Week #4 – You may have to work at this one
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Pirates and colonists mingled in the 18th and early nineteenth century in the Caribbean Islands. No mints were available to make coinage so local coinage was often created by mutilating existing coinage. On some islands, the Spanish 8 reales was cut into "Bits"(Bitts) and then counterstamped. For smaller change, French copper coins were often "borrowed" and stamped with this island's symbol, an "S" and a "T".

Name the island and the local name for this copper coin.

 

 

First post that correctly answers the above question wins a FREE one-year subscription to Coin World or Coinage (your choice).

 

Don't forget, we also draw for a runner-up prize from all posts with a correct answer.

 

Good Luck!

 

 

REMINDER: The Numisma-Quest ends/ended on Saturday at midnight EST. Entries after that time will not be valid. See the Trivia Info post for more details.

 

 

When you post your answer, only the administrators can see it. Stop back each Monday. We will make all the posts visible and announce the winners.

 

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The island was St. Thomas and the copper was referred to as a "black dogg", referred to in Creole as "sols tampes" and anglicised to "stampees".

 

I hope I'm right, I hope I'm right.... smile.gif

 

Hoot

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Nope. Can't take credit for it. Dena is the one who turned toward the darkside, I just pointed it out. wink.gif

 

Arch

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Looks like we have to take this one into sudden death!

 

While a couple of posts have part of the answer correct, there is not one that got it completely correct.

 

We will keep it open, so keep trying. The first to post a completely correct answer wins.

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How about giving us the answer and give the very few that even attempted a runner-up prize? Sound like a plan? I think I could persuade the others to agree with me. smile.gif

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Well Dena - this is certainly an interesting question. I found with substantial digging that at least some of the counterstamping occurred in France before the coins were shipped to the respective colonies. But here's an interesting quote:

 

"The coin referred to in this context as a "Black Dogg" was probably the French billon sou of 15 deniers. ... That the Island of Nevis first attempted to set a value for these coins in April of 1698 and that they are first mentioned as circulating on Antigua under the name of "Souse marks" in the minutes of the Council and Assembly of Antigua of May 26, 1699..." From http://www.coins.nd.edu/ColCoin/ColCoinIntros/MA-Pence.intro.html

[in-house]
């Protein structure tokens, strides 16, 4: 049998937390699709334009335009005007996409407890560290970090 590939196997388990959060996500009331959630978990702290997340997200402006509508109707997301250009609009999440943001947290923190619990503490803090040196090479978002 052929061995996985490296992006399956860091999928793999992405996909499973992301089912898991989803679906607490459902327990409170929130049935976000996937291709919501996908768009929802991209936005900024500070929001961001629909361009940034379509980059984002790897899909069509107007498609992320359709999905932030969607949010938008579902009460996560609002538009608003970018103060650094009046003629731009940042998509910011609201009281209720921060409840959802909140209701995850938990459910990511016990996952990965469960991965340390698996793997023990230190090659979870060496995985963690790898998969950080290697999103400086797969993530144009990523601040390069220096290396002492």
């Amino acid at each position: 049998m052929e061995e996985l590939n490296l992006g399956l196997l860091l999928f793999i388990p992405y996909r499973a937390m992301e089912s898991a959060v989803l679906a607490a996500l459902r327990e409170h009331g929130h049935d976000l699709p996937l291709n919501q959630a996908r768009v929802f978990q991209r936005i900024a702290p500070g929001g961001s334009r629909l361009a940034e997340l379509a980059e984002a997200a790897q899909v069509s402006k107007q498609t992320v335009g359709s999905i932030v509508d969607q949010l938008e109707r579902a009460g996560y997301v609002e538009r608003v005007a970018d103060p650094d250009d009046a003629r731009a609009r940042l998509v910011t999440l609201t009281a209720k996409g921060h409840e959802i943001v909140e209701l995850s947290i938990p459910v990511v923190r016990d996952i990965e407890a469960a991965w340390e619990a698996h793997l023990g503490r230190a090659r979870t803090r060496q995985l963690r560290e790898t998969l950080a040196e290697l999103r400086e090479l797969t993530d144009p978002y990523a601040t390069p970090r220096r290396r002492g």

This author also states that "In later periods the term "Black dogg" was prominent in the British Caribbean where it was used for any foreign small change coin. It was often used to refer to the French stampee (or sol tampé), equal to 24 deniers. The stampee was first authorized for the French West Indies in 1738 and continued to be minted until at least 1764. It was a plain copper disk with a crowned C (for Colonies) on the obverse and a blank reverse..." And "...the term "Black Dogg" could refer to any small change coins other than British issues (British coppers would certainly have been known as halfpence and farthings). Black Doggs may have referred to the older French Sols Marqués of 15 deniers of 1692-1700 or some related foreign coins."

 

So, I am confused about the "ST" or "TS" designation, but I am fairly sure of the coin. It would seem that the best island of tribute is Nevis with the possible device of the counterstamp being attributable to a reference that is purely French.

 

frown.gif Hoot

 

 

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Looks like davefperry is the winner in sudden death!

 

The answers are:

Island: Tortola (British Virgin Islands)

Coin Name: Black Dogg

 

St. Kitts (St.Christopher) and St. Vincent were also acceptable island names since the coins circulated there as well.

 

Regarding the stamps of S and T, S represents St. Kitts and the T represents Tortola.

 

Reference: F. Pridmore "The British Commonwealth of Nations" Part 3 West Indies, Spink & Sons. Ltd, 1965

 

Thanks for playing! This was a tough one. However, I can't take credit for it. I got it from one of our resident numismatists.

 

See you all again on Friday. smile.gif

 

 

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I found the answer in a book called 'Coins of the World 1750-1850' by William D. Craig. It says 6 black dogs=4 stampees=1 bit=9 pence. It's an old book that I don't use very often but it came in handy once at least.

 

And no, I'm not old enough to have bought it when it was currentsmile.gif.

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